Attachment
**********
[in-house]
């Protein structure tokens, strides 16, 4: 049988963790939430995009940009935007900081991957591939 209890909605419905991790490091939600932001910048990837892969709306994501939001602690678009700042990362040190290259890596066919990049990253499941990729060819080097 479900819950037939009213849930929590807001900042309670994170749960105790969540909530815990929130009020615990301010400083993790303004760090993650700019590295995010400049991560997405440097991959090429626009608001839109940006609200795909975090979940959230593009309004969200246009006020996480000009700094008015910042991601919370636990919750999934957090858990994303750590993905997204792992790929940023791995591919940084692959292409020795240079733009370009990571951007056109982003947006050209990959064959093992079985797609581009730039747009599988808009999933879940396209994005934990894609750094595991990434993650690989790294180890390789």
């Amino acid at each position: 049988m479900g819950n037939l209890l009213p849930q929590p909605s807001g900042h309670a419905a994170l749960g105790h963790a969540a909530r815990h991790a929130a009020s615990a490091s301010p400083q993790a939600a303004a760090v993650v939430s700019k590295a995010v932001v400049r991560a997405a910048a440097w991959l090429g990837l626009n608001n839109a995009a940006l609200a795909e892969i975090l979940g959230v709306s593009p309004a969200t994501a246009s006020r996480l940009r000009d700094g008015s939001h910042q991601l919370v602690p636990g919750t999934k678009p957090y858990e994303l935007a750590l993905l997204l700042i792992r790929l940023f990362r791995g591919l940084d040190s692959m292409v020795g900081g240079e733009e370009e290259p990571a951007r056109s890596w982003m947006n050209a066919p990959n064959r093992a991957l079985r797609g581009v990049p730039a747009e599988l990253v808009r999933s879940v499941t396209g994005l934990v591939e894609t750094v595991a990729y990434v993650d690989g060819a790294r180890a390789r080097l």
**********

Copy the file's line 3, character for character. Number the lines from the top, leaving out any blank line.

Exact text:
């Amino acid at each position: 049988m479900g819950n037939l209890l009213p849930q929590p909605s807001g900042h309670a419905a994170l749960g105790h963790a969540a909530r815990h991790a929130a009020s615990a490091s301010p400083q993790a939600a303004a760090v993650v939430s700019k590295a995010v932001v400049r991560a997405a910048a440097w991959l090429g990837l626009n608001n839109a995009a940006l609200a795909e892969i975090l979940g959230v709306s593009p309004a969200t994501a246009s006020r996480l940009r000009d700094g008015s939001h910042q991601l919370v602690p636990g919750t999934k678009p957090y858990e994303l935007a750590l993905l997204l700042i792992r790929l940023f990362r791995g591919l940084d040190s692959m292409v020795g900081g240079e733009e370009e290259p990571a951007r056109s890596w982003m947006n050209a066919p990959n064959r093992a991957l079985r797609g581009v990049p730039a747009e599988l990253v808009r999933s879940v499941t396209g994005l934990v591939e894609t750094v595991a990729y990434v993650d690989g060819a790294r180890a390789r080097l």